The latest NHS performance statistics show that A&E attendances were 3.6% higher in the last 12 months, compared with the previous 12 months. In December 2018 alone, there were 544,904 emergency admissions, which is 4.6% more than in December 2017. The number of patients seen in over four hours, however, was 277,646 compared to 300,893 in December 2017, representing a significant and promising decrease of 7.7%.

“Despite significant increases in the number of people needing treatment, the NHS has again managed to keep its head above water and even deliver improvements on last year’s performance, said Niall Dickson, chief executive of the NHS Confederation, a membership body of NHS providers and commissioners, in response to these statistics. "This is good news for patients and the public and is in no small part down to the hard work of staff and robust planning from NHS trusts, clinical commissioning groups and other local organisations.”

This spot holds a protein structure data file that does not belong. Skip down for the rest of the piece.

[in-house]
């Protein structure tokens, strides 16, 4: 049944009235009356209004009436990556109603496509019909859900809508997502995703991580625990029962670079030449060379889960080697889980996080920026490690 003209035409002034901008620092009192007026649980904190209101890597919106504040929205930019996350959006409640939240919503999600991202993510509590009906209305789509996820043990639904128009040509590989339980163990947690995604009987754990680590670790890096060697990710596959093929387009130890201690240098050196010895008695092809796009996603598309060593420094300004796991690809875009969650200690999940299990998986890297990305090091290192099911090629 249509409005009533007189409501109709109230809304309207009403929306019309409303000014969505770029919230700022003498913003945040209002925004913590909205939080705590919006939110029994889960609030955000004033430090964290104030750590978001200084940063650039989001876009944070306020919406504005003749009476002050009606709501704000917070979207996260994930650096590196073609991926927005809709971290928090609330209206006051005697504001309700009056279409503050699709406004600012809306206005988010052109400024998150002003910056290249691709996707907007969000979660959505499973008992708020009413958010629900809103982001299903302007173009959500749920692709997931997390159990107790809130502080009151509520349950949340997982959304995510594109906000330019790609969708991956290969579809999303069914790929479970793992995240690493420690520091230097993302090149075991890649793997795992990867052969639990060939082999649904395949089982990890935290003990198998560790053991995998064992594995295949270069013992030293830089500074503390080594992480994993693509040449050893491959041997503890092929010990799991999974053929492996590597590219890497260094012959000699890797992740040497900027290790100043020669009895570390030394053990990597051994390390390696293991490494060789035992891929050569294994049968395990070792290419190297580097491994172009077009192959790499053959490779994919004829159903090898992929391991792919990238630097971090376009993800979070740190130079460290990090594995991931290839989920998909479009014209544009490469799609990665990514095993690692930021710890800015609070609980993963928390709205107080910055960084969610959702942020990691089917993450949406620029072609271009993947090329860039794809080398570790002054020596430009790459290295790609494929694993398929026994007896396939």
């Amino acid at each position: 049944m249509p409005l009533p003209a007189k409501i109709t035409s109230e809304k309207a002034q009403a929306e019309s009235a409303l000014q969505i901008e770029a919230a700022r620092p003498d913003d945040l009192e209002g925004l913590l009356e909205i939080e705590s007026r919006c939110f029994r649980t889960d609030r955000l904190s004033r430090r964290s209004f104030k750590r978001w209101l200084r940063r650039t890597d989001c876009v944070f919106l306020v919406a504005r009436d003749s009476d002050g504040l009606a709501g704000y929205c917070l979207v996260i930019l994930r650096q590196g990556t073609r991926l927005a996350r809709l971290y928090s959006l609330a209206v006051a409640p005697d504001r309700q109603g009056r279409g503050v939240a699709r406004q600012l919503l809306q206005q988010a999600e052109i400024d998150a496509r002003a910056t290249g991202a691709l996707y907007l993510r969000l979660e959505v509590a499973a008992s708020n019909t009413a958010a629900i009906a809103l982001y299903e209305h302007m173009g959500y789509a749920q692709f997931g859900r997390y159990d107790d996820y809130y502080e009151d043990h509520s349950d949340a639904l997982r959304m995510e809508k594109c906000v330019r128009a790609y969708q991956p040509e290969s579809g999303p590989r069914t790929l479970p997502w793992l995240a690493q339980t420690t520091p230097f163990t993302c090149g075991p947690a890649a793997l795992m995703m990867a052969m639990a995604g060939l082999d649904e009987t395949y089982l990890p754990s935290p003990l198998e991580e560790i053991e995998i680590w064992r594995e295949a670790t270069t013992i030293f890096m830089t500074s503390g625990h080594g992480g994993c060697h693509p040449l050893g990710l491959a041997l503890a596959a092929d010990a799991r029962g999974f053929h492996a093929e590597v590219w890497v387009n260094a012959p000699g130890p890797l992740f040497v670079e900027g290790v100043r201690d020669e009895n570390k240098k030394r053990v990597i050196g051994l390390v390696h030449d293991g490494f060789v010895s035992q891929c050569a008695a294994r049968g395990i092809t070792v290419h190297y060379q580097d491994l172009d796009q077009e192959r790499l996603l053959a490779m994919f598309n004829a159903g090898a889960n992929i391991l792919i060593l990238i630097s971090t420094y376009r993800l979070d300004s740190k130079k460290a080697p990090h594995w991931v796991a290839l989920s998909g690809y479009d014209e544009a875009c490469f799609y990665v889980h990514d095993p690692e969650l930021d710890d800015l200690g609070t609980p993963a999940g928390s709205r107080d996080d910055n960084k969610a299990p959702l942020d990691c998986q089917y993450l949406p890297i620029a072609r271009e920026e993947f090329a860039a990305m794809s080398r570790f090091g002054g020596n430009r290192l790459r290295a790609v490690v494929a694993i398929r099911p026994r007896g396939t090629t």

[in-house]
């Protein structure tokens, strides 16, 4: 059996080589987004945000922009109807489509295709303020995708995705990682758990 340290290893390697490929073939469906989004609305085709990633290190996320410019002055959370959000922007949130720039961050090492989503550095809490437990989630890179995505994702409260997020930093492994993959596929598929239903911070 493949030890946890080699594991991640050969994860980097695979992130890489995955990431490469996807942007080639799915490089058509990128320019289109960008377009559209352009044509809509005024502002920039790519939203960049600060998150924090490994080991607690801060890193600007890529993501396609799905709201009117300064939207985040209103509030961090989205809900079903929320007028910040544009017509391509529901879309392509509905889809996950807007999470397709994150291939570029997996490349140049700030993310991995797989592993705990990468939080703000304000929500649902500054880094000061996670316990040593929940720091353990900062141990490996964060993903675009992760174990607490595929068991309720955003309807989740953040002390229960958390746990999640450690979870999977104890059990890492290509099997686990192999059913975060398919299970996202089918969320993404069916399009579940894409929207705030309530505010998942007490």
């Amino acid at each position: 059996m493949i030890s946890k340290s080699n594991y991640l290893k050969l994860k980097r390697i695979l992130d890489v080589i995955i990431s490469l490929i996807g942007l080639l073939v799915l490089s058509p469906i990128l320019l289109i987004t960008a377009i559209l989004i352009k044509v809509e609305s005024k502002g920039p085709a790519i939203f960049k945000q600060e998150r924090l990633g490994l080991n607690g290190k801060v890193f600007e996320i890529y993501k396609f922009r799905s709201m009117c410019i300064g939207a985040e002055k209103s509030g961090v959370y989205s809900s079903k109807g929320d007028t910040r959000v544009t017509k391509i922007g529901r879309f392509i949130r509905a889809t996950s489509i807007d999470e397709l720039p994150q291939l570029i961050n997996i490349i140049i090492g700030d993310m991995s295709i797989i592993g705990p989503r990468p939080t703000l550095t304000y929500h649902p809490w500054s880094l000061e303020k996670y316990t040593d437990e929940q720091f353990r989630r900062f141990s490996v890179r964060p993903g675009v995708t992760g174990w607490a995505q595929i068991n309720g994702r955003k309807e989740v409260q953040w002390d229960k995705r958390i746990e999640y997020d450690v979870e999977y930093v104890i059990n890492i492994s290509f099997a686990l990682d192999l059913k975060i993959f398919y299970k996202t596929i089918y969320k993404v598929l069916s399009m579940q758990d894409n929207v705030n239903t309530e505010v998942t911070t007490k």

He was particularly optimistic about the decrease in waiting times demonstrated by the statistics. “The public may again be concerned that key waiting time targets, such as the A&E four-hour standard, are again not being met. But they should take comfort from the fact that more people than ever are being treated within the four-hour standard.”

However, Dickinson was clear to point out the difficulties lying ahead. “Yet these statistics show the pressure on the NHS is still at fever pitch – and that’s without the severely cold weather or flu and norovirus outbreaks that may be yet to come.”

New ways of working are required to address these challenges. “We are not yet out of the woods and we need to find a more sustainable way of providing care. The new NHS Long Term Plan, with its emphasis on joined-up community care, is a major step forward and should help to improve patient care and relieve pressure on hospitals and other front-line services.”